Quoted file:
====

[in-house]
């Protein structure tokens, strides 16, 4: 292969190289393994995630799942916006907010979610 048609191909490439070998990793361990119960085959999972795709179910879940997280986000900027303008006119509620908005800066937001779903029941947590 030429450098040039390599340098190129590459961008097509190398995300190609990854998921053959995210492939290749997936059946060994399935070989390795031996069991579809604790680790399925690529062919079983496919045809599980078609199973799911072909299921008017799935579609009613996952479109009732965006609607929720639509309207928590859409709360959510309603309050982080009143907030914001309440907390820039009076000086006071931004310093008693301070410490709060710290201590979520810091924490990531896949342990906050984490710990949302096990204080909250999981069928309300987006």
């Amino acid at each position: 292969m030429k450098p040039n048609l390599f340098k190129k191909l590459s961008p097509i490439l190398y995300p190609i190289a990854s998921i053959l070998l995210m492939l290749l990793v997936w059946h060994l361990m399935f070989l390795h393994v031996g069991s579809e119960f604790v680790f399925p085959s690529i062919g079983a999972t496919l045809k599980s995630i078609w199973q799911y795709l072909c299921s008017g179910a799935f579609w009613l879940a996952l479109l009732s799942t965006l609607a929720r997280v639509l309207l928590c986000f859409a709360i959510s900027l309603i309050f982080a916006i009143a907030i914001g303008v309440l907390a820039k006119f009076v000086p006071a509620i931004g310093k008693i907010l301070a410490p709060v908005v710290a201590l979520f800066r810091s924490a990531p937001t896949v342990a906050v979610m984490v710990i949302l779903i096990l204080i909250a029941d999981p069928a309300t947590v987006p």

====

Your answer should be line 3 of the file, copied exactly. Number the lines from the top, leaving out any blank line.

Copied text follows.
């Amino acid at each position: 292969m030429k450098p040039n048609l390599f340098k190129k191909l590459s961008p097509i490439l190398y995300p190609i190289a990854s998921i053959l070998l995210m492939l290749l990793v997936w059946h060994l361990m399935f070989l390795h393994v031996g069991s579809e119960f604790v680790f399925p085959s690529i062919g079983a999972t496919l045809k599980s995630i078609w199973q799911y795709l072909c299921s008017g179910a799935f579609w009613l879940a996952l479109l009732s799942t965006l609607a929720r997280v639509l309207l928590c986000f859409a709360i959510s900027l309603i309050f982080a916006i009143a907030i914001g303008v309440l907390a820039k006119f009076v000086p006071a509620i931004g310093k008693i907010l301070a410490p709060v908005v710290a201590l979520f800066r810091s924490a990531p937001t896949v342990a906050v979610m984490v710990i949302l779903i096990l204080i909250a029941d999981p069928a309300t947590v987006p």